Rating: 4.5 stars
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Over a hundred years ago, scientists, while searching for new ways to combat degenerative diseases and other deadly illnesses, discovered how to combine both animal and human DNA to create an entirely new form of humanity: Ge-Mi. These indivuduals carried with them the strengths and superior senses of their animal blood, as well as the intelligence and awareness of their human minds.
It did not take long for unsavory people to develop this idea into turning these new people into weapons. The resulting wars fractured society and left humanity and Ge-Mi with an unhappy and unstable peace. Kingdoms and countries fell, leaving behind city-states ruled with iron fists by the lords and ladies — and their armies — strong enough to hold them.
Nevada is a Ge-Mi living in a the city of Kensey, ruled by Lord Reyes. He hides his ears and tail beneath baggy clothes and head-scarves, knowing that if his secret were discovered he might be left homeless, jobless, or even worse. Even with this, Nevada is happy with is life. He likes his work in the cafe. He likes his boss and his apartment, and he spends his nights rescuing lost and feral cats, finding them homes when and where he can.
An attack on the neighboring shop by a pack of hyenas brings the wolves into the cafe, searching for the perpetrators of this crime. The wolves, like the hyenas, are Ge-Mi and they are sworn to the protection of the city, working as a combination police and guard force. The alpha of the pack is Taylor Reyes, grandson of Lord Reyes and heir to the city.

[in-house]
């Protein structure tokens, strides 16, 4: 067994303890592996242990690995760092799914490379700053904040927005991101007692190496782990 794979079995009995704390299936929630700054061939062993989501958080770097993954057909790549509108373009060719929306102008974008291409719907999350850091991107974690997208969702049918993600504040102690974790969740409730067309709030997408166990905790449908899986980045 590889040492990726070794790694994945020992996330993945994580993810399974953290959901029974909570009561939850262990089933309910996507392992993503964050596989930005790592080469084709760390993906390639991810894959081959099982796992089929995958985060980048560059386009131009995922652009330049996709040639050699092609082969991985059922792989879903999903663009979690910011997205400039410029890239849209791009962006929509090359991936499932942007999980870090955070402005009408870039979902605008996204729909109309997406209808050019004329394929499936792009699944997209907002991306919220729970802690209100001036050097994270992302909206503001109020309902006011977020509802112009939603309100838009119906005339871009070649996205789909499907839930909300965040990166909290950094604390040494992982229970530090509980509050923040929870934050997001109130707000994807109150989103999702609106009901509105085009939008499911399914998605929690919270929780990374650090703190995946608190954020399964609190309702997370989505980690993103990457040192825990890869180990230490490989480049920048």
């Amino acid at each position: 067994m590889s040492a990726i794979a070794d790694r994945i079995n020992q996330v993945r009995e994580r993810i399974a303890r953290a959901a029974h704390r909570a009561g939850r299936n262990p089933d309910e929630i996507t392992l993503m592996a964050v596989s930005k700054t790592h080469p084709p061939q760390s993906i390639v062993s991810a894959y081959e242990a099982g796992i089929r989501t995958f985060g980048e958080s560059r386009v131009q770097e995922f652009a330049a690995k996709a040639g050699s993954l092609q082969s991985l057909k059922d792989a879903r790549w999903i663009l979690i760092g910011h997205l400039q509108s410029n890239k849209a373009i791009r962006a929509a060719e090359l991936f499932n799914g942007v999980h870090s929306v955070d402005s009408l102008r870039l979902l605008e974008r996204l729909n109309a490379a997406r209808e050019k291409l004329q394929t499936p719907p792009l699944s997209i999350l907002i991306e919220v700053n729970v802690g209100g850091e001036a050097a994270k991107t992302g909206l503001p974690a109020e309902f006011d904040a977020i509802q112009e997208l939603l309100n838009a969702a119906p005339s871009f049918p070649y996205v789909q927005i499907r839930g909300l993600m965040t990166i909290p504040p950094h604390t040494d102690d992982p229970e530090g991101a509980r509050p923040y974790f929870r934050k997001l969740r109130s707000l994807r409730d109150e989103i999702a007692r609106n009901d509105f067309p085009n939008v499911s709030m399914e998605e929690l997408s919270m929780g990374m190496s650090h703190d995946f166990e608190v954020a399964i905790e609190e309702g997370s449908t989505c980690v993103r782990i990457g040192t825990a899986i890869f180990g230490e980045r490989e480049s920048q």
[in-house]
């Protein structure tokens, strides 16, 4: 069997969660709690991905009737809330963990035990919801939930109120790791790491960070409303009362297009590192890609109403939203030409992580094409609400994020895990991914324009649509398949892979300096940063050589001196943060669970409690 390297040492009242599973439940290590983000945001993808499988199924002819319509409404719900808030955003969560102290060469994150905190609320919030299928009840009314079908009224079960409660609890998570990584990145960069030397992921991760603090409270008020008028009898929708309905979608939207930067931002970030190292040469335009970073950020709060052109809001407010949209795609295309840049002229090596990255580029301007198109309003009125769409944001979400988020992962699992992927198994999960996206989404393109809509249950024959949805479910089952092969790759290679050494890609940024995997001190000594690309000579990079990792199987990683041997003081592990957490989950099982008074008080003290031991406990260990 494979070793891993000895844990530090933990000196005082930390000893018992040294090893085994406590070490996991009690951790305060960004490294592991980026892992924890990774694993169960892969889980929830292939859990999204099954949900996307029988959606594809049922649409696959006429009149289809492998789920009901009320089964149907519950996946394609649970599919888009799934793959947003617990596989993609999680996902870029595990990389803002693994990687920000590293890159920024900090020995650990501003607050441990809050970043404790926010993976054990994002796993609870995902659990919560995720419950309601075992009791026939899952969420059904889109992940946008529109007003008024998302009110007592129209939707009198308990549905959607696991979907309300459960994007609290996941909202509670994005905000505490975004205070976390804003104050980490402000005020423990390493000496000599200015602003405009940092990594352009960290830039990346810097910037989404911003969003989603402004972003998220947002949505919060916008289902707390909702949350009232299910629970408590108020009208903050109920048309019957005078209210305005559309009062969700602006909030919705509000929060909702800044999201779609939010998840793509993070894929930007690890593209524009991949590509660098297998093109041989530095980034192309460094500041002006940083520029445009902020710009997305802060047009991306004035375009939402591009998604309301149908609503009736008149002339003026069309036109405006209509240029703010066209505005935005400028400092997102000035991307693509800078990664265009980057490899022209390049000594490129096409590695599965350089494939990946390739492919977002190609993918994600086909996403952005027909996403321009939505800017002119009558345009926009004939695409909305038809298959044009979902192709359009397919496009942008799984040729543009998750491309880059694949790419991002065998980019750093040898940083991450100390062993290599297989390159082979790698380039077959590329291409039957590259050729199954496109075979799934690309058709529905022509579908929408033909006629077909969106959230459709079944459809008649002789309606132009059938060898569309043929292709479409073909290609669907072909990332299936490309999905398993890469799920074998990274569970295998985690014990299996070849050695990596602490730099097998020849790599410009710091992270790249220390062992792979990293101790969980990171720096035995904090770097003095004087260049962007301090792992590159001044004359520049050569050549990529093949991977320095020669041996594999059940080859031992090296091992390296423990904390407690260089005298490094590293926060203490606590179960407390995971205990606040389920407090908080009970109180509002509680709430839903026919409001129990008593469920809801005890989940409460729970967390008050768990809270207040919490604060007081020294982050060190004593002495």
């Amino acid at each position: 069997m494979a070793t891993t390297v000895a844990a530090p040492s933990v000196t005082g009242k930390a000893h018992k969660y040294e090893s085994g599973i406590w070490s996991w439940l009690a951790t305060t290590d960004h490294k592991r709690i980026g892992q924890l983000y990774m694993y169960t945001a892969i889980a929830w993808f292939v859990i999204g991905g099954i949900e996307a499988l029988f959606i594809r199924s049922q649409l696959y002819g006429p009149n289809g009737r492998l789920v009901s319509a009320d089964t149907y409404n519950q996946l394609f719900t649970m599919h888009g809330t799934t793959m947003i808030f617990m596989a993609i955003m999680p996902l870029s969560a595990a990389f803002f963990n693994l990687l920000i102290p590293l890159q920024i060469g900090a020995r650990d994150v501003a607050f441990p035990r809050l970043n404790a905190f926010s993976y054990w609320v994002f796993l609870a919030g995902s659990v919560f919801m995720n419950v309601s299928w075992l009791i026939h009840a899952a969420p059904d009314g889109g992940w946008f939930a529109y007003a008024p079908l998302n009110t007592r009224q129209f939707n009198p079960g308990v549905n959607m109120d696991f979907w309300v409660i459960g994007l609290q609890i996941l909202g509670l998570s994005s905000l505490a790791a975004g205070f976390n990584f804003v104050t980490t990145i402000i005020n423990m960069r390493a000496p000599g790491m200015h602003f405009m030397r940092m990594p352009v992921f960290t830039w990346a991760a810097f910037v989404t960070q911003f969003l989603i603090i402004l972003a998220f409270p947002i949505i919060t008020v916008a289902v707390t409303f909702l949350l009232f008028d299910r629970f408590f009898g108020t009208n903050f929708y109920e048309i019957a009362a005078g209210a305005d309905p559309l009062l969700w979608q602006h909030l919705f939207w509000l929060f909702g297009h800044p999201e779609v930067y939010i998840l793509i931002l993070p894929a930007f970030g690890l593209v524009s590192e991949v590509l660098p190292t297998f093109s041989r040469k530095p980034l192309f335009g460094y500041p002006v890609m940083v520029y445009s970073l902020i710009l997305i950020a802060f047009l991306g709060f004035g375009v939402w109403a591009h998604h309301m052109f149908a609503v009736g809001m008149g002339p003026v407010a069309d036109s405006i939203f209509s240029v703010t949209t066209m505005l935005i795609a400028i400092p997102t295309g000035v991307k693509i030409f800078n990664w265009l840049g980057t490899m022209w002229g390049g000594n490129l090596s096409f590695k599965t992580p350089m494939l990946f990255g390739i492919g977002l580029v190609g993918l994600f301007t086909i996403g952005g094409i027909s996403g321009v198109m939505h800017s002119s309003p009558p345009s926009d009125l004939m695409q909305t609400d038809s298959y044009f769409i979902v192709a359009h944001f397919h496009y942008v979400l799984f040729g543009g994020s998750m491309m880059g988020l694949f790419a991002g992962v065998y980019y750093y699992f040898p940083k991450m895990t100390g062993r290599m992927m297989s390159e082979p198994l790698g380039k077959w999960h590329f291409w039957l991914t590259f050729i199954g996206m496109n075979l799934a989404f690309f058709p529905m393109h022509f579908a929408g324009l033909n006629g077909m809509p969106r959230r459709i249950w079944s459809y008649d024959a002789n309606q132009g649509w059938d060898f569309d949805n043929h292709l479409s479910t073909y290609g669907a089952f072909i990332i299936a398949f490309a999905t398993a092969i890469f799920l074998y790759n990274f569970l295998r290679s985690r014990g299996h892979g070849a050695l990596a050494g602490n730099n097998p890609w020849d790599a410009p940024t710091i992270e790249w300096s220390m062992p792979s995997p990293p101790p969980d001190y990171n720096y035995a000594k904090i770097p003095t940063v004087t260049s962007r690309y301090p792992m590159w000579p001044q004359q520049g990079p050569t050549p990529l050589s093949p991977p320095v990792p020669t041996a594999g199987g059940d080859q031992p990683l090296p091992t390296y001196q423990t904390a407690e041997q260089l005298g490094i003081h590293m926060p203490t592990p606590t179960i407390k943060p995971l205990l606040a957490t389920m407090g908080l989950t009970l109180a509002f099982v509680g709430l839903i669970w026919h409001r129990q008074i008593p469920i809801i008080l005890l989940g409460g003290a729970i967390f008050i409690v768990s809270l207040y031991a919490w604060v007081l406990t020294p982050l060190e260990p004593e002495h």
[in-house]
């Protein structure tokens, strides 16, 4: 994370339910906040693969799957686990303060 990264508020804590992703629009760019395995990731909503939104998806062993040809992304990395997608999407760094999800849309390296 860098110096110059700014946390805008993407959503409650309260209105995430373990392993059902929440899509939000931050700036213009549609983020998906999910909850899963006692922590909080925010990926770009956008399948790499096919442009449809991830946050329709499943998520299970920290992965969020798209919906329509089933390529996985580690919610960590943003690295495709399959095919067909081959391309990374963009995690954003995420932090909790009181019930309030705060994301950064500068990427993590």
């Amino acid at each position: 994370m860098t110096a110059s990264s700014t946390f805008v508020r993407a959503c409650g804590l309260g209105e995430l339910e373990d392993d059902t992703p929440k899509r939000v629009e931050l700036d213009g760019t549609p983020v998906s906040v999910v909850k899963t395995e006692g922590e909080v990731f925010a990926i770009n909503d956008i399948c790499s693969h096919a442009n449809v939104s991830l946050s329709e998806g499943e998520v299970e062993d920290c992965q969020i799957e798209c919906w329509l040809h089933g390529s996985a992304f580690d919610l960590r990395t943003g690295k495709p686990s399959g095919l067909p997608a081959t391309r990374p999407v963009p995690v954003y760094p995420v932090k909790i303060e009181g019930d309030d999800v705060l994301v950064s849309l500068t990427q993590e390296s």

Unlike Nevada and other Ge-Mi, Taylor has never had to hide what he is. Where many of his kind have been raised in orphanages or hidden in society by their parents as Nevada was, Taylor has been raised with the same rights and privileges of any human. Where Nevada walks with caution, Taylor walks with pride. Taylor is interested in the man who smells like cats. Very interested. Nevada, like many cats, has a native caution where it comes to dogs who prefer to chase and bite. And yet, there’s something about Taylor that makes Nevada feel … different. You know what they say about curiosity and cats.
This book is, in a word, adorable. Nevada and Taylor might not be a purfect couple, but they come close! When interacting with one another, the canine and feline inspirations are evident. Nevada prefers to watch from a height while Taylor wants an immediate confrontation. Nevada is more reserved, more cautious, and the few times he’s forced to fight, he does so in a very feline manner.
At first glance — and at first read — this book may seem light and shallow, but the world building involved is actually quite subtle. Nevada is half snow leopard on his father’s side, which gives him some rather inhuman abilities. Snow leopards have an amazing jumping skill, and so does Nevada. And, like cats, he spends a good portion of his free time worried about and taking care of grooming. Taylor, as a wolf Ge-Mi, may have speed and strength and finer senses, but he can’t quite make the same jumps Nevada can, even with a running start. Because wolves can’t make the same jumps a cat could. And while Nevada may have a feline’s taste for fish, it doesn’t mean he can’t and won’t eat normal foods.